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Addressing the “Severity” of a Person's Fibromyalgia in a Disability Case

Posted on in Social Security Disability Medical Conditions

IL disability attorneyFibromyalgia is one of the more difficult medical conditions to address in the context of applying for Social Security disability insurance. The medical definition of fibromyalgia, according to the U.S. Centers for Disease Control and Prevention, is a “condition that causes pain all over the body (also referred to as widespread pain), sleep problems, fatigue, and often emotional and mental distress.” While fibromyalgia can manifest itself through these symptoms, there is no simple medical “test” that can diagnose a patient with the condition.

As a result, Social Security administrative law judges (ALJs) tend to discount subjective complaints of pain by disability applicants as insufficient to prove their fibromyalgia prevents them from working. Illinois courts have repeatedly told Social Security, however, that ALJs cannot require such “objective” tests to confirm a fibromyalgia diagnosis.

Appeals Court Rejects Widower's Appeal of Social Security Decision

At the same time, an ALJ may consider additional objective evidence when evaluating the “severity” of fibromyalgia under the Social Security Administration's disability listings. A recent decision from the U.S. Seventh Circuit Court of Appeals here in Chicago, Gebauer v. Saul, illustrates this principle in greater detail. This sad case actually involved the widower of a woman (the decedent) who died suddenly while her application for disability benefits was still pending.

The decedent suffered from fibromyalgia and chronic fatigue. She made several complaints regarding her chronic pain to her primary care physician, who said in a report the decedent's condition rendered her unable to work “at even a sedentary position.” But the ALJ who conducted a hearing on the decedent's application chose not to give “controlling” or “significant probative” weight to the doctor's opinion, determining it was “unsupported by medically acceptable clinical or laboratory findings and inconsistent with [the decedent's] reported daily activities.”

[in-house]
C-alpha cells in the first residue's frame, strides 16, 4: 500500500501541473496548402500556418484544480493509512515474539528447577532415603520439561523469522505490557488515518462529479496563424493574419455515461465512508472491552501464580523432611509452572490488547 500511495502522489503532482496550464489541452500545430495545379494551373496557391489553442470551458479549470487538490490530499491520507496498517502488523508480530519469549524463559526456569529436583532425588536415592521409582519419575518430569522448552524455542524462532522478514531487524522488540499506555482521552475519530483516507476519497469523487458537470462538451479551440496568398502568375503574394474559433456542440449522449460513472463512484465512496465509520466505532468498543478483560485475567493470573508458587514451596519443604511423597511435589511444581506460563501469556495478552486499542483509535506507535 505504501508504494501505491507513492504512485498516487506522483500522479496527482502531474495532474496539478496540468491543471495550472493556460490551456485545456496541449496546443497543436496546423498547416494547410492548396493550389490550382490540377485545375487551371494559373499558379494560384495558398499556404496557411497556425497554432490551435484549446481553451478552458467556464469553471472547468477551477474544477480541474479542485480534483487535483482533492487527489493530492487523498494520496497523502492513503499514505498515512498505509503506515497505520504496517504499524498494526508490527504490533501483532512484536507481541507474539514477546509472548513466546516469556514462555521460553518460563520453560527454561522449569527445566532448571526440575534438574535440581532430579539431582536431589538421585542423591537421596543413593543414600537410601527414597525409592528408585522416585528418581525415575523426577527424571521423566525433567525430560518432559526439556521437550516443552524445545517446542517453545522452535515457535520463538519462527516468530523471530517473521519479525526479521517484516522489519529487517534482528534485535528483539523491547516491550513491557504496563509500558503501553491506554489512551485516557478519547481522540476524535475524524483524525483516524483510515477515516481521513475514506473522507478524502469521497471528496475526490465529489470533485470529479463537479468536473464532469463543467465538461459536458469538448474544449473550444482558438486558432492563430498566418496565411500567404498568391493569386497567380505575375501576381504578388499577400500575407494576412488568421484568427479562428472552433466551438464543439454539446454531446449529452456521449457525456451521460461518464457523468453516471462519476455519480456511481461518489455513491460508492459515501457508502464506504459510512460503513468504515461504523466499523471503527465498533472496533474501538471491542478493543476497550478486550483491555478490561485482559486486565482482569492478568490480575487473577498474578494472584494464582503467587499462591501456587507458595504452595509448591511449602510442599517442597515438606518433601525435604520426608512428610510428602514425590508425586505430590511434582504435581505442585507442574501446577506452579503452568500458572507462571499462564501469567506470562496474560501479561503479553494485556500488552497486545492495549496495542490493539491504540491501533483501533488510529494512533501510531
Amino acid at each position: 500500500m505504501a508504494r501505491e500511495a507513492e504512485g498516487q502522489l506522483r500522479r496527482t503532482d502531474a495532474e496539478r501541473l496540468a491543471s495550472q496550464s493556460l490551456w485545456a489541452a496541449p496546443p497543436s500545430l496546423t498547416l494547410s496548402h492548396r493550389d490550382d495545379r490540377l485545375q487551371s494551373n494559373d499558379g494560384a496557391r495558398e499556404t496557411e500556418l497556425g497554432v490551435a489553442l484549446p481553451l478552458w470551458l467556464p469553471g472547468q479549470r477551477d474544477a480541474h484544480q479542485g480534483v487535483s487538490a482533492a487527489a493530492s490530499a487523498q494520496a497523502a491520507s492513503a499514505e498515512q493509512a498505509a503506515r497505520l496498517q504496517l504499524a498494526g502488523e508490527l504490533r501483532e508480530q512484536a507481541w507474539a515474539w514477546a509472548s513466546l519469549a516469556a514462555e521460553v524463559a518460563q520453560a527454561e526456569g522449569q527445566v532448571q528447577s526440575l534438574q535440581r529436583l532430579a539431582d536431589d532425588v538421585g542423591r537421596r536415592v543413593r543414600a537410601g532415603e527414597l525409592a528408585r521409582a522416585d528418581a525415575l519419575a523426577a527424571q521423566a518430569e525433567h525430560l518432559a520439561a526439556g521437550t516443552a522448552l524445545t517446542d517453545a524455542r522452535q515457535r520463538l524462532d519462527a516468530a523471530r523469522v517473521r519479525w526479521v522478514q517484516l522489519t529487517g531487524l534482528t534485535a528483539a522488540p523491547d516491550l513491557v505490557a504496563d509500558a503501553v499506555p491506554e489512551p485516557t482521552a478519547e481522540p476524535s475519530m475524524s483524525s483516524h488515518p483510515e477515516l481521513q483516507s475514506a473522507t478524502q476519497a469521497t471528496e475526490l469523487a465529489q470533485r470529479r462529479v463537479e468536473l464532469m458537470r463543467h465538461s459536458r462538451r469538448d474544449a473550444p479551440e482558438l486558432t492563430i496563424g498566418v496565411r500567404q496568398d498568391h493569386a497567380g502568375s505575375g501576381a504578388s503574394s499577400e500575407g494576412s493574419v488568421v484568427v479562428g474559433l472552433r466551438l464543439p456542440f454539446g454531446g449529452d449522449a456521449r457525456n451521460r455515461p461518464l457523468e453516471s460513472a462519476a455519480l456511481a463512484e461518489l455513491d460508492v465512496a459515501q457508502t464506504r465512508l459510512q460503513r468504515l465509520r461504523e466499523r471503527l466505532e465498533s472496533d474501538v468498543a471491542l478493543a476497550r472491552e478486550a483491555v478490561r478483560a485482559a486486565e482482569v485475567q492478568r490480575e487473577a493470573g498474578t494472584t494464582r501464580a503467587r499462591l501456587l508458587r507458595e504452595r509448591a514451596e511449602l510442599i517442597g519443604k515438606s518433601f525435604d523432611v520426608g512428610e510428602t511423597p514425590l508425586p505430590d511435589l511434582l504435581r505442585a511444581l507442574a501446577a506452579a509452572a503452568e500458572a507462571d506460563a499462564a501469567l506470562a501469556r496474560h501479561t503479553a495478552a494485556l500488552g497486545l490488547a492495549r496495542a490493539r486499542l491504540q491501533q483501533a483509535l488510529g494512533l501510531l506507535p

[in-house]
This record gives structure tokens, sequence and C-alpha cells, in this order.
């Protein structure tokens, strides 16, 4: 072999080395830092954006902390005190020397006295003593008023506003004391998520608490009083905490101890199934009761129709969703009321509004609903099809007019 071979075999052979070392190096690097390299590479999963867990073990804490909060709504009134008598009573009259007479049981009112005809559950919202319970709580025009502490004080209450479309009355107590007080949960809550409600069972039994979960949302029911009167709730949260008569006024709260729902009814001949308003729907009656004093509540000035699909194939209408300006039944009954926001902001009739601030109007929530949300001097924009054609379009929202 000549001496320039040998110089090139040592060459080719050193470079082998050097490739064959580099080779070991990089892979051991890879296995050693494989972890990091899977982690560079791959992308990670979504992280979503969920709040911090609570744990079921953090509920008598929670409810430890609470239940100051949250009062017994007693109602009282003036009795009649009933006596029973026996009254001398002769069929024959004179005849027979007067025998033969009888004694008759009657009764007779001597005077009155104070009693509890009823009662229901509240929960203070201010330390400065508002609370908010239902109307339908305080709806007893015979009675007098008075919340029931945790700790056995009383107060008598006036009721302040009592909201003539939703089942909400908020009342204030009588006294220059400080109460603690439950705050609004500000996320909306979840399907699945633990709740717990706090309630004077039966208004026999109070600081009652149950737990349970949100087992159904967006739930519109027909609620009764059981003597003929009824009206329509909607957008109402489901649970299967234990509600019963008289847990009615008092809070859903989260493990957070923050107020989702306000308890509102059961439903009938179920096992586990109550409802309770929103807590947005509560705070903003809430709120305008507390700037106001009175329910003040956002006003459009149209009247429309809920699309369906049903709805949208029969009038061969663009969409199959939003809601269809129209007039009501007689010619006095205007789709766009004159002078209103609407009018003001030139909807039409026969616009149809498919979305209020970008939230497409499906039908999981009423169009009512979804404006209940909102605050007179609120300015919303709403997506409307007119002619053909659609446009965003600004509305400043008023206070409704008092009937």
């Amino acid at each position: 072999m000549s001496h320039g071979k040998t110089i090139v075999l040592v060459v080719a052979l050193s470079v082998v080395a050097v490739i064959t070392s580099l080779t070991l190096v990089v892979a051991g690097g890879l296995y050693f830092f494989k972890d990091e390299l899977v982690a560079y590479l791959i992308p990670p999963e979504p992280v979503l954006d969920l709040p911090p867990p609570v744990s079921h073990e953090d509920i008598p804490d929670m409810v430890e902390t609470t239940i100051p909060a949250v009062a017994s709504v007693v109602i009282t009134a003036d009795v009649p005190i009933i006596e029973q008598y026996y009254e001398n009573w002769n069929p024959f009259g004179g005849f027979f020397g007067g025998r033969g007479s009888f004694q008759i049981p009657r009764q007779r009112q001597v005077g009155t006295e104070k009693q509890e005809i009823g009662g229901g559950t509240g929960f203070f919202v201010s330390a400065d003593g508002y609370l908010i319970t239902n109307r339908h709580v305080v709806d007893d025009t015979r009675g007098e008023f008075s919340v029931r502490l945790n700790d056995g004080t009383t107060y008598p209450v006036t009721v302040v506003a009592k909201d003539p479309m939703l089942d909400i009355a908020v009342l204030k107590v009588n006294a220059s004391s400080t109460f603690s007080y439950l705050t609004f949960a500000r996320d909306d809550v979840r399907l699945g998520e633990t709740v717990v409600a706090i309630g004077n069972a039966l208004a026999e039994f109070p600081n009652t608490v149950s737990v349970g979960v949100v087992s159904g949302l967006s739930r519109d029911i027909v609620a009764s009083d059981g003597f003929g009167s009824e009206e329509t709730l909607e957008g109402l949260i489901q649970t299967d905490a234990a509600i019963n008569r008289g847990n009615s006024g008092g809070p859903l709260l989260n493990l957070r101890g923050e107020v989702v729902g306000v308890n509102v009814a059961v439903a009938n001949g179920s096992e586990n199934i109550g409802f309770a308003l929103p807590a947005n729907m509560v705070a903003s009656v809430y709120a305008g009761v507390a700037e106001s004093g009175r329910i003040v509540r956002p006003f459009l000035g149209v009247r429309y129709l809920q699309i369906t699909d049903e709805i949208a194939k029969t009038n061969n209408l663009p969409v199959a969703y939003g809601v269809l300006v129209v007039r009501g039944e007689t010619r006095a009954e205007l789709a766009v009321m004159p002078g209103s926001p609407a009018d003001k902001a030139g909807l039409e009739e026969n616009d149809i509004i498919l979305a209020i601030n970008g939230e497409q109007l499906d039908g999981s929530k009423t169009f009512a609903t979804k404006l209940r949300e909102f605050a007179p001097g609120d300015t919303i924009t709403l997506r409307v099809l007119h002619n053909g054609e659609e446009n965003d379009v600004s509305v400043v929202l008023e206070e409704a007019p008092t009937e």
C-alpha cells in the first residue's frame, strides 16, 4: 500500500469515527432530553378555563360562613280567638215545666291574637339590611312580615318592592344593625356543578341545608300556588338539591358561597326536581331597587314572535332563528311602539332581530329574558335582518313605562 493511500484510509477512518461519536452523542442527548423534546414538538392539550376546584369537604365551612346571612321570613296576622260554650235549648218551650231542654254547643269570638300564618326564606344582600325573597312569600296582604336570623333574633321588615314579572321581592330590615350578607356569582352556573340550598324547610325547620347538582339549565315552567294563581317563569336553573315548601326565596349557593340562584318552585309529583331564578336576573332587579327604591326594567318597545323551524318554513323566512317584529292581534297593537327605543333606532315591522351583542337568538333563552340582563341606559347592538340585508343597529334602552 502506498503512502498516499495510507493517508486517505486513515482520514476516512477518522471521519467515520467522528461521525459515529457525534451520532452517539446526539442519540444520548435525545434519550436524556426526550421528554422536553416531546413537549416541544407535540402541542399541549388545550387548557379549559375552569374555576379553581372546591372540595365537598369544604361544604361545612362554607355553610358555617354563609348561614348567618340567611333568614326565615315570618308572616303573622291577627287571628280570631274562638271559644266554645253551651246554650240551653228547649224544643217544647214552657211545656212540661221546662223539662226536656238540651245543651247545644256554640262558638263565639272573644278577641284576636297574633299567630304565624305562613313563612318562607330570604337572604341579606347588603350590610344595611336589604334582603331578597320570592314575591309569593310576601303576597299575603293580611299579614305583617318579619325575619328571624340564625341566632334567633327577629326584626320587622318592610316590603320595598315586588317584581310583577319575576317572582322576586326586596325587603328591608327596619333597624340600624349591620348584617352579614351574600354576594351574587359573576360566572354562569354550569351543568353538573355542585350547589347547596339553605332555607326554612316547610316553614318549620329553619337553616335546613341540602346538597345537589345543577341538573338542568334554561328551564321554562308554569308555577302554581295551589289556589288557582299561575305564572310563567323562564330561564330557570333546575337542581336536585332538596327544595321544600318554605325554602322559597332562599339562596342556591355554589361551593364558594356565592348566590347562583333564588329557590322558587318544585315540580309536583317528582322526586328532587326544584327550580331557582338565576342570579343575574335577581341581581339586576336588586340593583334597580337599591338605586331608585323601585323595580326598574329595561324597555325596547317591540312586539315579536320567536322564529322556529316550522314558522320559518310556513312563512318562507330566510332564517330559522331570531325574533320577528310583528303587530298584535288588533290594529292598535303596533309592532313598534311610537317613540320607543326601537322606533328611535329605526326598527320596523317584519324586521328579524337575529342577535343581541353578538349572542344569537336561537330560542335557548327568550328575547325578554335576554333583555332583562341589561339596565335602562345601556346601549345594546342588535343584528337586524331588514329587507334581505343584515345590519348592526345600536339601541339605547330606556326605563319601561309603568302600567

On appeal, the decedent's husband argued the ALJ made a legal error in failing to properly credit the physician's expert opinions. The Seventh Circuit disagreed. It noted the issue here was not the improper use of objective evidence to discredit the diagnosis of fibromyalgia. Rather, it was that the treating physician's conclusions “conflicted with his own treatment notes.” The ALJ was also permitted to use other medical tests in the decedent's records to assess the severity of her pain and its effect on her ability to work prior to her death.

Speak with an Illinois Disability Attorney Today

The appeals court also pointed out that the decedent's physician's opinions consisted of nothing more than “simple forms where the doctor checked 'yes' to prepared questions, as opposed to "open-ended assessments of [the decedent's] capacities and limitations.” In disability cases, it is essential for an applicant's medical providers to provide as complete a medical picture as possible in order to guide Social Security towards a finding of disability. If an ALJ feels the medical records are insufficient, they will try to “fill in the gaps” themselves, which often leads to a finding the applicant is not disabled.

If you need assistance in preparing and presenting your disability case from an experienced Chicago Social Security benefits lawyer, contact Pearson Disability Law, LLC, at 312-999-0999 today to schedule a free consultation.

 

Source:

https://scholar.google.com/scholar_case?case=11144918751380692411

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